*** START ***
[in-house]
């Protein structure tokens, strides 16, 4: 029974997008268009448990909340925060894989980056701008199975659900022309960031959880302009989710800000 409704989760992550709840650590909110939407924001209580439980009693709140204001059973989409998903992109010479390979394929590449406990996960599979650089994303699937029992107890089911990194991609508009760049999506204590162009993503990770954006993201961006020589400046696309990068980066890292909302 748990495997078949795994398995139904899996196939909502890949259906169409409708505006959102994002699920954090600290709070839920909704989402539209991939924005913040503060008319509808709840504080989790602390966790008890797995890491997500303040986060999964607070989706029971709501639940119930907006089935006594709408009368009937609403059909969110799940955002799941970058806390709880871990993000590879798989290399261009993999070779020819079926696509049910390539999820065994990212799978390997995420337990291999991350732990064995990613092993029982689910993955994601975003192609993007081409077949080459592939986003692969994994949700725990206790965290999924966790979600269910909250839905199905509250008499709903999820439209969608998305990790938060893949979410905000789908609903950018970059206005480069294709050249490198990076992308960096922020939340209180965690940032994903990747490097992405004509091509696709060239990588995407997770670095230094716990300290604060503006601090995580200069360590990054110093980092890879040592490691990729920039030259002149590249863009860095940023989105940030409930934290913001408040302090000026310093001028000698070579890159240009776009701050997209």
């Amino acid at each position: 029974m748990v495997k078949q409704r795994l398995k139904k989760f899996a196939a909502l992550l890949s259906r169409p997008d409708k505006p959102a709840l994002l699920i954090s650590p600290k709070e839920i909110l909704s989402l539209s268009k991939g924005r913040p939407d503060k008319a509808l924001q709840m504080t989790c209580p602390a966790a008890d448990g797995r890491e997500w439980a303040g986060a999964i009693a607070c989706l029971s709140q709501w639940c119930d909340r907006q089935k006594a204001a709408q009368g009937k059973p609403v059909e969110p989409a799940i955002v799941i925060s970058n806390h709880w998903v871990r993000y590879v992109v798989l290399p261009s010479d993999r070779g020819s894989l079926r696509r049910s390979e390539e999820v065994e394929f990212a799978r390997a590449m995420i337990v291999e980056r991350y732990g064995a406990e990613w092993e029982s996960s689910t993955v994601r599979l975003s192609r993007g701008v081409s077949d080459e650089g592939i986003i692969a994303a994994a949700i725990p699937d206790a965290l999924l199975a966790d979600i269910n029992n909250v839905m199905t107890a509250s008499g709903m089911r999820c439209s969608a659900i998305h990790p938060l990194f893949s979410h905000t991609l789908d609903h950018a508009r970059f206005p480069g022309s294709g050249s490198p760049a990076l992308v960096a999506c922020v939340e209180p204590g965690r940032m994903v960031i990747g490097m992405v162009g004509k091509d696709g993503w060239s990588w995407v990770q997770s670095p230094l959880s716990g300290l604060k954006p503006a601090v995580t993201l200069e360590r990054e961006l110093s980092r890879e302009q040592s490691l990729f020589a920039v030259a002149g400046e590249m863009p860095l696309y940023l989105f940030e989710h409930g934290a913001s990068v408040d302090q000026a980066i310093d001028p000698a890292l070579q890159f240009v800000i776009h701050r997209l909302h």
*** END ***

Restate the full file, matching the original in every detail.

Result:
[in-house]
């Protein structure tokens, strides 16, 4: 029974997008268009448990909340925060894989980056701008199975659900022309960031959880302009989710800000 409704989760992550709840650590909110939407924001209580439980009693709140204001059973989409998903992109010479390979394929590449406990996960599979650089994303699937029992107890089911990194991609508009760049999506204590162009993503990770954006993201961006020589400046696309990068980066890292909302 748990495997078949795994398995139904899996196939909502890949259906169409409708505006959102994002699920954090600290709070839920909704989402539209991939924005913040503060008319509808709840504080989790602390966790008890797995890491997500303040986060999964607070989706029971709501639940119930907006089935006594709408009368009937609403059909969110799940955002799941970058806390709880871990993000590879798989290399261009993999070779020819079926696509049910390539999820065994990212799978390997995420337990291999991350732990064995990613092993029982689910993955994601975003192609993007081409077949080459592939986003692969994994949700725990206790965290999924966790979600269910909250839905199905509250008499709903999820439209969608998305990790938060893949979410905000789908609903950018970059206005480069294709050249490198990076992308960096922020939340209180965690940032994903990747490097992405004509091509696709060239990588995407997770670095230094716990300290604060503006601090995580200069360590990054110093980092890879040592490691990729920039030259002149590249863009860095940023989105940030409930934290913001408040302090000026310093001028000698070579890159240009776009701050997209």
């Amino acid at each position: 029974m748990v495997k078949q409704r795994l398995k139904k989760f899996a196939a909502l992550l890949s259906r169409p997008d409708k505006p959102a709840l994002l699920i954090s650590p600290k709070e839920i909110l909704s989402l539209s268009k991939g924005r913040p939407d503060k008319a509808l924001q709840m504080t989790c209580p602390a966790a008890d448990g797995r890491e997500w439980a303040g986060a999964i009693a607070c989706l029971s709140q709501w639940c119930d909340r907006q089935k006594a204001a709408q009368g009937k059973p609403v059909e969110p989409a799940i955002v799941i925060s970058n806390h709880w998903v871990r993000y590879v992109v798989l290399p261009s010479d993999r070779g020819s894989l079926r696509r049910s390979e390539e999820v065994e394929f990212a799978r390997a590449m995420i337990v291999e980056r991350y732990g064995a406990e990613w092993e029982s996960s689910t993955v994601r599979l975003s192609r993007g701008v081409s077949d080459e650089g592939i986003i692969a994303a994994a949700i725990p699937d206790a965290l999924l199975a966790d979600i269910n029992n909250v839905m199905t107890a509250s008499g709903m089911r999820c439209s969608a659900i998305h990790p938060l990194f893949s979410h905000t991609l789908d609903h950018a508009r970059f206005p480069g022309s294709g050249s490198p760049a990076l992308v960096a999506c922020v939340e209180p204590g965690r940032m994903v960031i990747g490097m992405v162009g004509k091509d696709g993503w060239s990588w995407v990770q997770s670095p230094l959880s716990g300290l604060k954006p503006a601090v995580t993201l200069e360590r990054e961006l110093s980092r890879e302009q040592s490691l990729f020589a920039v030259a002149g400046e590249m863009p860095l696309y940023l989105f940030e989710h409930g934290a913001s990068v408040d302090q000026a980066i310093d001028p000698a890292l070579q890159f240009v800000i776009h701050r997209l909302h």